China has been an enormously popular destination for business trips and not just since the launch of the New Silk Road project. And even if you don’t have a lot of free time outside meetings, there is a lot of culture and tradition to discover in China. It is worth taking a moment to explore the country. Every occasion is ideal to discover something new. Today we want to introduce you to the provinces of Shaanxi, Guangxi and Zhejiang.
Shaanxi – the cradle of Chinese culture
In the past, Shaanxi province has been the capital of several important dynasties. Xi’an, now the capital of the province, was one of the most strategic cities on the old Silk Road – and remains so on the new version of the route. To visit the region, land in Xi’an and take the opportunity to marvel at the famous Terracotta Army, which belongs to the Mausoleum of the Tomb of Emperor Qin Shi Huang and is a UNESCO World Heritage Site. It can be said that everything is concentrated around Xi’an – a destination for business travellers from all over the world. The city was the capital of eleven dynasties and became a hub for trade routes between China, the rest of Asia and Europe. It was no coincidence that Shaanxi invested $90 million in the New Silk Road project in the first half of 2018. The Shaanxi region is very extensive and varied: practically empty in the north, flat in the centre and mountainous in the south. The old dynasties – the Shang, the Zhou and then the Qin – emerged from this region. Shaanxi lies at the centre of the Loess plateau which played an important role in the history of the Chinese empire. The loess, for which the plateau is named, is the characteristically yellow, often clay-rich sediment that favours the cultivation of wheat and millet, and from which the Yellow River crossing the plateau derives both its colour and its name. The extraction of coal, oil, natural gas and non-ferrous metals is the driving force of the regional economy.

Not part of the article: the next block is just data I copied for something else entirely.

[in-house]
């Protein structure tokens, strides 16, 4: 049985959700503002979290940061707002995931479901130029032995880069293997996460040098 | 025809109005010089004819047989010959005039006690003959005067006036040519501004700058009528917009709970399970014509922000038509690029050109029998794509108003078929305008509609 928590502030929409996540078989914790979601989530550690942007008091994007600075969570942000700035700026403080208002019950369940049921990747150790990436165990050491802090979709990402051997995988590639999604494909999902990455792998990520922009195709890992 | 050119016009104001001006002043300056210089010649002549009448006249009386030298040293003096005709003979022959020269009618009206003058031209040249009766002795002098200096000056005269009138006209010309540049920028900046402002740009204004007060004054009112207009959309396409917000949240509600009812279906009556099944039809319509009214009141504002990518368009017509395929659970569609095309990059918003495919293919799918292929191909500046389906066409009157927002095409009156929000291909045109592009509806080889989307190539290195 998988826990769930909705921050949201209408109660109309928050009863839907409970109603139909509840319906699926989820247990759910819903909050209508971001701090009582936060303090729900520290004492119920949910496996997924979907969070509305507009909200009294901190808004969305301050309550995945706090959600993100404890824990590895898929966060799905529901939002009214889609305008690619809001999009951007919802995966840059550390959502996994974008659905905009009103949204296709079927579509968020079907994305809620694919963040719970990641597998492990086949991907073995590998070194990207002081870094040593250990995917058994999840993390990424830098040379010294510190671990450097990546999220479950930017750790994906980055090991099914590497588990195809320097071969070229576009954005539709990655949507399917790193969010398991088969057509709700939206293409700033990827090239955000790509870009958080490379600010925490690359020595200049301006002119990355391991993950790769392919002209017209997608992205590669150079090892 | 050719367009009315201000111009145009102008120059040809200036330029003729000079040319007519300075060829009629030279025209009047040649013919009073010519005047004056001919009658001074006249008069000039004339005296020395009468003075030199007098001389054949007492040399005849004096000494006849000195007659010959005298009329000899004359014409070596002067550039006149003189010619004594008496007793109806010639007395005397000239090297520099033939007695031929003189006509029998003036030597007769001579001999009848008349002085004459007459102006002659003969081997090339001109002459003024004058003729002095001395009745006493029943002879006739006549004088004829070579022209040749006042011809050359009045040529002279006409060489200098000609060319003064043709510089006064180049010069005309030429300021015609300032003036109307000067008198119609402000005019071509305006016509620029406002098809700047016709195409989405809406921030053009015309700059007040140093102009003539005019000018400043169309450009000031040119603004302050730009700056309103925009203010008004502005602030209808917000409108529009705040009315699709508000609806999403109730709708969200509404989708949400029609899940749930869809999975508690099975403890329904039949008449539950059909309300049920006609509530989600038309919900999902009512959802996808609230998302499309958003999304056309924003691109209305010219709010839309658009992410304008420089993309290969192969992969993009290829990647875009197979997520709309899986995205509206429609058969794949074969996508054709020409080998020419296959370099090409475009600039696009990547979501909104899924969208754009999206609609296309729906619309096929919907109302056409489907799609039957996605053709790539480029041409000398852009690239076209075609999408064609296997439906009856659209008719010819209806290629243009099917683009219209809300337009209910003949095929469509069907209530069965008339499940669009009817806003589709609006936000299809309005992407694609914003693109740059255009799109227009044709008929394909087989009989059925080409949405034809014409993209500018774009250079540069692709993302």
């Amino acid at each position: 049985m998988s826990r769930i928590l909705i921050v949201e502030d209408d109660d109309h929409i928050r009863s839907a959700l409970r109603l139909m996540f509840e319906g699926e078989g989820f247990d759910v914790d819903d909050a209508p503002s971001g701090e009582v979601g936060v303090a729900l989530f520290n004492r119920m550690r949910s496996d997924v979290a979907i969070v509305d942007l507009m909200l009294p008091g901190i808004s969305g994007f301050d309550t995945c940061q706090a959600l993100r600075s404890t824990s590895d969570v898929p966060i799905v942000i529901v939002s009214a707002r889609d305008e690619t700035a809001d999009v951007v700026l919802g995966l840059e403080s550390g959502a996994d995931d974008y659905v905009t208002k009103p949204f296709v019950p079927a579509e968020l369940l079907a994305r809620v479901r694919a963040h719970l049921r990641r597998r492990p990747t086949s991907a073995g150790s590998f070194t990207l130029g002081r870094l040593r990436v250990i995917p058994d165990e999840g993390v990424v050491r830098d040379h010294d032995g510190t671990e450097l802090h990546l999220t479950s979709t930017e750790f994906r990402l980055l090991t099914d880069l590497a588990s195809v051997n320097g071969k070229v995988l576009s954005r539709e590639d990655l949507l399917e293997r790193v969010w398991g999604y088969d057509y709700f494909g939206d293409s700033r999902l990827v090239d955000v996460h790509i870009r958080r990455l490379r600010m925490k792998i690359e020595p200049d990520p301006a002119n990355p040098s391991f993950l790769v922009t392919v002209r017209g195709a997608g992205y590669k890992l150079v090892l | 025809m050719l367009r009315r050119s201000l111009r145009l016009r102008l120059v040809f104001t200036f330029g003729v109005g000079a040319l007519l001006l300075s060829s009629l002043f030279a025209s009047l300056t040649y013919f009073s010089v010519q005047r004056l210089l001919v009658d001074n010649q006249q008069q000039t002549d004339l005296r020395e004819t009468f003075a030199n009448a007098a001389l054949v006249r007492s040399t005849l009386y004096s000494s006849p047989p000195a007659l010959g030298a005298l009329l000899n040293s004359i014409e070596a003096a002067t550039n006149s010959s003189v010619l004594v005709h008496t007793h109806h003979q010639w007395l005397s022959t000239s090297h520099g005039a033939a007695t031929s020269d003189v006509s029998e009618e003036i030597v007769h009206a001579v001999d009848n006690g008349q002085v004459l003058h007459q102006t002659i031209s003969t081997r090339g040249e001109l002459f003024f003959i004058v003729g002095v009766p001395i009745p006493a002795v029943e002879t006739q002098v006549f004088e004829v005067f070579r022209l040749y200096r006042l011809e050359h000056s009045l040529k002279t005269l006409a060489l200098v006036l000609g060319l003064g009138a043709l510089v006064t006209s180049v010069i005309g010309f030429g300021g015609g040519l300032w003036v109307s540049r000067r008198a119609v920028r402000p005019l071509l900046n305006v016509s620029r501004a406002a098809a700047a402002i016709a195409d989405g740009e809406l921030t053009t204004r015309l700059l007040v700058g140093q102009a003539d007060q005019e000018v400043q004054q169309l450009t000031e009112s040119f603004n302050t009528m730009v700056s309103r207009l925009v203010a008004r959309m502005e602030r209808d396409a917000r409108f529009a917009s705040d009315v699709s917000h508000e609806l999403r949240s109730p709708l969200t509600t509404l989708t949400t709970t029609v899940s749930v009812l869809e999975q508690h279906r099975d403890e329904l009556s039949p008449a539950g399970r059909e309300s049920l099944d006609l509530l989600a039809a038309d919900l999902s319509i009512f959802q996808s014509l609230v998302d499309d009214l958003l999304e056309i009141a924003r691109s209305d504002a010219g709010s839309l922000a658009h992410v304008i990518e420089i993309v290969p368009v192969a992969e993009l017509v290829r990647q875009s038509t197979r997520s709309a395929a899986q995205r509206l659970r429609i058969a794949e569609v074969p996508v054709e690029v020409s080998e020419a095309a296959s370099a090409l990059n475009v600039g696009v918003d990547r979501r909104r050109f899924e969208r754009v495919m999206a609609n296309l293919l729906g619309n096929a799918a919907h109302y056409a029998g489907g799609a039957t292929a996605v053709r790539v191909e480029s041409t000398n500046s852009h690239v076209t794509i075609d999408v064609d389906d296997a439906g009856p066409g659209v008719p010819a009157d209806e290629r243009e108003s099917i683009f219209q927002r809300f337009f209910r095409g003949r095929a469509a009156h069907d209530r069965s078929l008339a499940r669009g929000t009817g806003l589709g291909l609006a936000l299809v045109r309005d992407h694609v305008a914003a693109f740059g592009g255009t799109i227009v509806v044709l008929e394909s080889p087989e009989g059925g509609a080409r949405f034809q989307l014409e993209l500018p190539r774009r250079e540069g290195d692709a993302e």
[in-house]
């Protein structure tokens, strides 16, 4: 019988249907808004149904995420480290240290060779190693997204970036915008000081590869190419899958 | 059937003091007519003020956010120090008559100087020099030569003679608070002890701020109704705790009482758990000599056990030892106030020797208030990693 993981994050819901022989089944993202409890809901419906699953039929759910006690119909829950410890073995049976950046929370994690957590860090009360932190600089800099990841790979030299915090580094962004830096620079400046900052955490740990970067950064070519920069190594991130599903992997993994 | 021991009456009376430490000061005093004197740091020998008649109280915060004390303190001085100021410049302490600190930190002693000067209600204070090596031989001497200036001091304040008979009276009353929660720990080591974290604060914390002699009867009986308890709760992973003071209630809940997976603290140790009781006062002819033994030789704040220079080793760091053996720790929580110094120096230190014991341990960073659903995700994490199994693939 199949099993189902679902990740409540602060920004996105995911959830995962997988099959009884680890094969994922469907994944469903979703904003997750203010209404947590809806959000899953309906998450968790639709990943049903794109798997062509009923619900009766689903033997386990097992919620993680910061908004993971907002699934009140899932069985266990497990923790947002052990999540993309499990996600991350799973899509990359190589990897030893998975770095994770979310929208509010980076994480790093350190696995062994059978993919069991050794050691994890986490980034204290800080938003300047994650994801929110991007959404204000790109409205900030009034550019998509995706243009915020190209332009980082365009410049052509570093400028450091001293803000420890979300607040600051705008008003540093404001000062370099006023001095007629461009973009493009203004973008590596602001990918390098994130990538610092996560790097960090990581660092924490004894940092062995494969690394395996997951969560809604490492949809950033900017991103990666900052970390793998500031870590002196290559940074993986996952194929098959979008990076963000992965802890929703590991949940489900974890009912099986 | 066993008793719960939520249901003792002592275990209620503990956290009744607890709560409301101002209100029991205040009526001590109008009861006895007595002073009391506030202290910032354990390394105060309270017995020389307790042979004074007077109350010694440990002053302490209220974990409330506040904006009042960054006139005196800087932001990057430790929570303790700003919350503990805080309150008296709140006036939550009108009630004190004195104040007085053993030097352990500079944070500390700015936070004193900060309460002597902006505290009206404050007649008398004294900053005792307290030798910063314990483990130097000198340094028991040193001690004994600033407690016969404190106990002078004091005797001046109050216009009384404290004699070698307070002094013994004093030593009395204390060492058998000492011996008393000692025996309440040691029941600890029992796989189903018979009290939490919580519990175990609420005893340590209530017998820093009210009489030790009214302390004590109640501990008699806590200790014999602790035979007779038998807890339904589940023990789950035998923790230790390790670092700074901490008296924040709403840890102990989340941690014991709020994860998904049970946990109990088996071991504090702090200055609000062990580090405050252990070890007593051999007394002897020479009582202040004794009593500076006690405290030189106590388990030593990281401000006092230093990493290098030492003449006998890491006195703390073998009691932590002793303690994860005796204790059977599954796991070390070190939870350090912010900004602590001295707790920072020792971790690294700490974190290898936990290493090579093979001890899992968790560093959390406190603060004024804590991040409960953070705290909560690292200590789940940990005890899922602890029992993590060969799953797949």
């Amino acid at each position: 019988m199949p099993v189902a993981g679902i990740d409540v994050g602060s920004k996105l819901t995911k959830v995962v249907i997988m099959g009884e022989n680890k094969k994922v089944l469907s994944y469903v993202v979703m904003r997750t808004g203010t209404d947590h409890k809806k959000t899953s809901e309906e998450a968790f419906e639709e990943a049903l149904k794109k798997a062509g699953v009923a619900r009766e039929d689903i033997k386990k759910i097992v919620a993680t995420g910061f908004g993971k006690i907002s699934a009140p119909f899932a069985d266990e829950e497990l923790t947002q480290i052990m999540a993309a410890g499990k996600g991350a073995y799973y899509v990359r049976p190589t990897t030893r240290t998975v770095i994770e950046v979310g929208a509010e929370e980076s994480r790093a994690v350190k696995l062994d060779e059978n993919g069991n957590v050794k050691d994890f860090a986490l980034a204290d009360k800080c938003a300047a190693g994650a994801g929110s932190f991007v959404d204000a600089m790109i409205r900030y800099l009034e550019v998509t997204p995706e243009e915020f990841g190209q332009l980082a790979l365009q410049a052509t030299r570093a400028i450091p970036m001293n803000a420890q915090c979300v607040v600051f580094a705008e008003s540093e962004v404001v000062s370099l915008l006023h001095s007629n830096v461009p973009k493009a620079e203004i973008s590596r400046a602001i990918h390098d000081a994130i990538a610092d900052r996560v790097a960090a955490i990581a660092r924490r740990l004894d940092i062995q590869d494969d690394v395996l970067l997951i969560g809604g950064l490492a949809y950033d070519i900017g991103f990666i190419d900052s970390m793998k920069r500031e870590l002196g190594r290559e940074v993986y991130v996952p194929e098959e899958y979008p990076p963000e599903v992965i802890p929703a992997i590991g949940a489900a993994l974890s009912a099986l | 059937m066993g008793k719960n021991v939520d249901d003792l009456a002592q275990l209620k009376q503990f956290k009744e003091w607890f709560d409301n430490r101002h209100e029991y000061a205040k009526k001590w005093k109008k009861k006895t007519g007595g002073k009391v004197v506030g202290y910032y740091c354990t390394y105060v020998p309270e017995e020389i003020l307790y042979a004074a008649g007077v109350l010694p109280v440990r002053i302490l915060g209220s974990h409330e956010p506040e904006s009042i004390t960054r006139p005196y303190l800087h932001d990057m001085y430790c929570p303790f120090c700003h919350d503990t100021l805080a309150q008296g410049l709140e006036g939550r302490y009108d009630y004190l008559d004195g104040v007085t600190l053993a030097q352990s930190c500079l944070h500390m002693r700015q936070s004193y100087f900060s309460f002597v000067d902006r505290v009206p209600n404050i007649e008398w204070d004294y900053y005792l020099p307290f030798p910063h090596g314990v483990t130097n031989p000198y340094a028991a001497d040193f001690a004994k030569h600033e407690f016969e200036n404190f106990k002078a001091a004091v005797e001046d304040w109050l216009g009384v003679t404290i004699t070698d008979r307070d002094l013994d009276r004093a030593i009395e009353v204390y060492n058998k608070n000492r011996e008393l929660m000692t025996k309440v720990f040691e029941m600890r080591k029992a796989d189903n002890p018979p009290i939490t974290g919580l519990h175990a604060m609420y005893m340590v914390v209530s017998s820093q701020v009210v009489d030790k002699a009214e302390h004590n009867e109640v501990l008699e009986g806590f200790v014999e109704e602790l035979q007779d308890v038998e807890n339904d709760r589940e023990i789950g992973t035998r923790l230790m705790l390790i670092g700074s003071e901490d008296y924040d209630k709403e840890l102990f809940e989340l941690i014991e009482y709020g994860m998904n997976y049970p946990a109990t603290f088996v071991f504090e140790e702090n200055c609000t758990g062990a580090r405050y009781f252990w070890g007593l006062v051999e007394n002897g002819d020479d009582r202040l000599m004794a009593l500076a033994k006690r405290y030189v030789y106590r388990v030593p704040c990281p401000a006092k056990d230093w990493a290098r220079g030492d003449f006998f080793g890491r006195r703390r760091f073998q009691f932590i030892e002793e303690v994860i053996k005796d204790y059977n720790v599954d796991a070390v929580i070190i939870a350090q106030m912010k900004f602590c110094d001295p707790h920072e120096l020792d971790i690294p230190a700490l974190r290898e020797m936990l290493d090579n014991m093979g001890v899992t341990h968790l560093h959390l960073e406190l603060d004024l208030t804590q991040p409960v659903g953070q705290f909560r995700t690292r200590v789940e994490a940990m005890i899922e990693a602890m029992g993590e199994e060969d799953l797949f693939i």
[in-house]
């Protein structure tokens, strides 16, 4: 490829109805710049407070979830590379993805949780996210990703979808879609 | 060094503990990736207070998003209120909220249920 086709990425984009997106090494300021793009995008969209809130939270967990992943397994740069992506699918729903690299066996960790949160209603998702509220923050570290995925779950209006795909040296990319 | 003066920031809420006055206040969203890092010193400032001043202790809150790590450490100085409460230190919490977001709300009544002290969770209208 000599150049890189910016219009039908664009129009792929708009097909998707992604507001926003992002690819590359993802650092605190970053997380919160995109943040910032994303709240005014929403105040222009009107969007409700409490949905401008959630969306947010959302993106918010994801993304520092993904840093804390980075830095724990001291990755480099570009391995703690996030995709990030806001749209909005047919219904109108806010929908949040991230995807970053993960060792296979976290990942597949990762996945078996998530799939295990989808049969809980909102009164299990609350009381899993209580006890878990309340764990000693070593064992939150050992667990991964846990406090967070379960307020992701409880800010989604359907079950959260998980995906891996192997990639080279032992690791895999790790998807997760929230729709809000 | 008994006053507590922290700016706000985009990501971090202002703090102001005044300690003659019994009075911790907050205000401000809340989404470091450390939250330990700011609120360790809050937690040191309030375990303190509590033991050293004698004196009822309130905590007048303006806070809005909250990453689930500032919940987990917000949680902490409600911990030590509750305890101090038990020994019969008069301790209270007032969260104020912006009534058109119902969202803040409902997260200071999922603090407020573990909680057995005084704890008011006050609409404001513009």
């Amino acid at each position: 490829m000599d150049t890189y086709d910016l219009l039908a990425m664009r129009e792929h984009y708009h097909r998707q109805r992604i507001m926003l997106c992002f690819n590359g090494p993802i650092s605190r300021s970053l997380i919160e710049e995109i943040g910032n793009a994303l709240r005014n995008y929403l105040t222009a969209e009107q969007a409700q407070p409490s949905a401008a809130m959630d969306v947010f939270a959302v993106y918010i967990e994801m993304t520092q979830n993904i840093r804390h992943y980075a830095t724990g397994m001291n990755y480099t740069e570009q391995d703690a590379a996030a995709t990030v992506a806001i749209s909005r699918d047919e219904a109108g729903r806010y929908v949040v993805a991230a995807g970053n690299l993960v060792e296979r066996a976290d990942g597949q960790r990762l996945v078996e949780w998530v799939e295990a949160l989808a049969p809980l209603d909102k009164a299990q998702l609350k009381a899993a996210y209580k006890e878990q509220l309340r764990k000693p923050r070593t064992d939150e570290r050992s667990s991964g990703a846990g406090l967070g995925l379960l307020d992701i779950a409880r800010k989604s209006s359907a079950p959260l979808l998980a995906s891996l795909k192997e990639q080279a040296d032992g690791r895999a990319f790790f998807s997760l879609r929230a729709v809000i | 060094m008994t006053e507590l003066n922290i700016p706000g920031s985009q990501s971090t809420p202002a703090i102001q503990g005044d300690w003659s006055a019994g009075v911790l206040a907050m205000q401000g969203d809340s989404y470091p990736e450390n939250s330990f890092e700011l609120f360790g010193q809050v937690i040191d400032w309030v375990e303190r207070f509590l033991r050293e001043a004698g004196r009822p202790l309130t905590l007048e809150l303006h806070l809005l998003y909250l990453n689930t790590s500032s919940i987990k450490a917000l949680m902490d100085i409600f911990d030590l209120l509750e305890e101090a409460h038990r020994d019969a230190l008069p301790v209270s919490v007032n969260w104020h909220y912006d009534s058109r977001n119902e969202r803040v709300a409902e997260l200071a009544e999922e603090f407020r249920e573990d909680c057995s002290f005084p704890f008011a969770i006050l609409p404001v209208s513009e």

Guangxi – journey to another world
Guangxi is an autonomous region in the south of the People’s Republic of China and is not a classic destination for a business trip. Located on the Vietnamese border, the region is known for its rice fields, strange rock formations and stalactite caves. Longsheng is also located here. For many people, the terraced slopes are among the most beautiful landscapes in the world. Guangxi is an impressive region with unspoiled nature, rice fields and small villages where time seems to have stood still. Economically the textile industry and mechanical engineering are predominant, while rice and maize are the major agricultural products. However, culture and tradition do not exclude modernity and technology – five international airports and good hotels attract visitors to the region.
Zhejiang – the land of fish and rice
South of Shanghai lies Zhejiang, a rather small but particularly rich province. This area has long been dominated by agriculture, a sector that employs the majority of the population and is characterised by small rural villages. The north of the province is the agricultural heartland. This is also where China’s main silk production region is located. The area around Zhoushan, by contrast, is the country’s largest fishing area. It is striking that the average per capita income of the rural population has been the highest in China for 22 years.
With its own development programme, the province primarily promotes small businesses, and invests in infrastructure and the mass production of cheap products both for domestic consumption and for export. Zhejiang has thus become one of China’s richest provinces. However, some economists doubt that its model is sustainable.
So if you’re planning a business trip to China, build in some time away from meetings to visit exciting places and learn about local culture and traditions – it’s worth it. With Lufthansa Group airlines you can reach many destinations in China. With PartnerPlusBenefit you can take advantage of the bonus programme offers on your flights to replenish your points account.